And new research from the University of Southern California (USC) suggests that some of these musicians are capable of producing sounds totally unique from those used in any known language – meaning their performances go far beyond ‘boots and cats’-based emanations.
“They’re learning to use their mouths and vocal tracts in ways that they have never had to use for speech, going totally outside of common articulations and airstreams and creating what we call art. It’s incredible,” Timothy Greer, a computer science PhD, told Live Science
Greer is one member of the four-person USC team focused on investigating the physiological mechanics of beatboxing using real-time MRI observations and computer algorithms. In addition to being a novel and, let’s be honest, fun subject for study, the SPAN lab (for Speech Production and Articulatory kNowledge) believe that examining how beatboxers do their thing can help us understand more about how the brain learns and processes language.
These videos are from a research project being conducted Signal Analysis and Interpretation Laboratory at the University of Southern California by Professor Shri Narayanan and his team with support from the NIH and NSF.
“They can hear a sound like a snare drum and they can figure out what they need to do with their mouth to re-create it,” Greer said in a statement.
“Beatboxers may learn something different in preparing to make a sound than they do when they’re talking,” he added. “Using real-time MRI allows us to investigate the difference in the production of music and language and to see how the mind parses these different modalities.”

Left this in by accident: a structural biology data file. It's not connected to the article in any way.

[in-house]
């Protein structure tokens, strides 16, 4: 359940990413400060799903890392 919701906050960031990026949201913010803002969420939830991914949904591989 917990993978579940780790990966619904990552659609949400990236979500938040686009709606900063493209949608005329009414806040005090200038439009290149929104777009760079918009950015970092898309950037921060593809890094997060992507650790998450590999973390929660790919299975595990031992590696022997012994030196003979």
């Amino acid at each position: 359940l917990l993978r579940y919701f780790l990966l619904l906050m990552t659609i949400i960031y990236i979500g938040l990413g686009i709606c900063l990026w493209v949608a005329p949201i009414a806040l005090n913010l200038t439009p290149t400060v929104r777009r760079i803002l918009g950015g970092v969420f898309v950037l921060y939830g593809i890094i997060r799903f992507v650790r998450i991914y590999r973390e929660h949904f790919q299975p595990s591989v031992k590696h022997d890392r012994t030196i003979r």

SPAN’s latest investigation, which has not yet been published in a peer-review journal, involved capturing real-time MRI data of researcher Nimisha Patil – who happens to also be an award-winning beatboxer – and four other beatboxers as they created a myriad of hisses, trills, clicks, buzzes, and thwomps. This allowed them to observe the exact interplay of movement in the larynx (aka voice box or vocal fold), jaws, lips, and tongue associated with each sound.
One of the many impressive beats researcher Nimisha Patil has posted online
According to Greer, the next step will be crafting a computer program that can analyze and classify these movements patterns, which could ultimately lead to an instructive guide for aspiring beatboxers.
“The vocal tract is amazing but it’s also incredibly complex. We need to keep creating better computer algorithms to understand how it all works together,” he said.
The group’s preliminary findings were presented yesterday at the Acoustical Society of America’s 176th Meeting.
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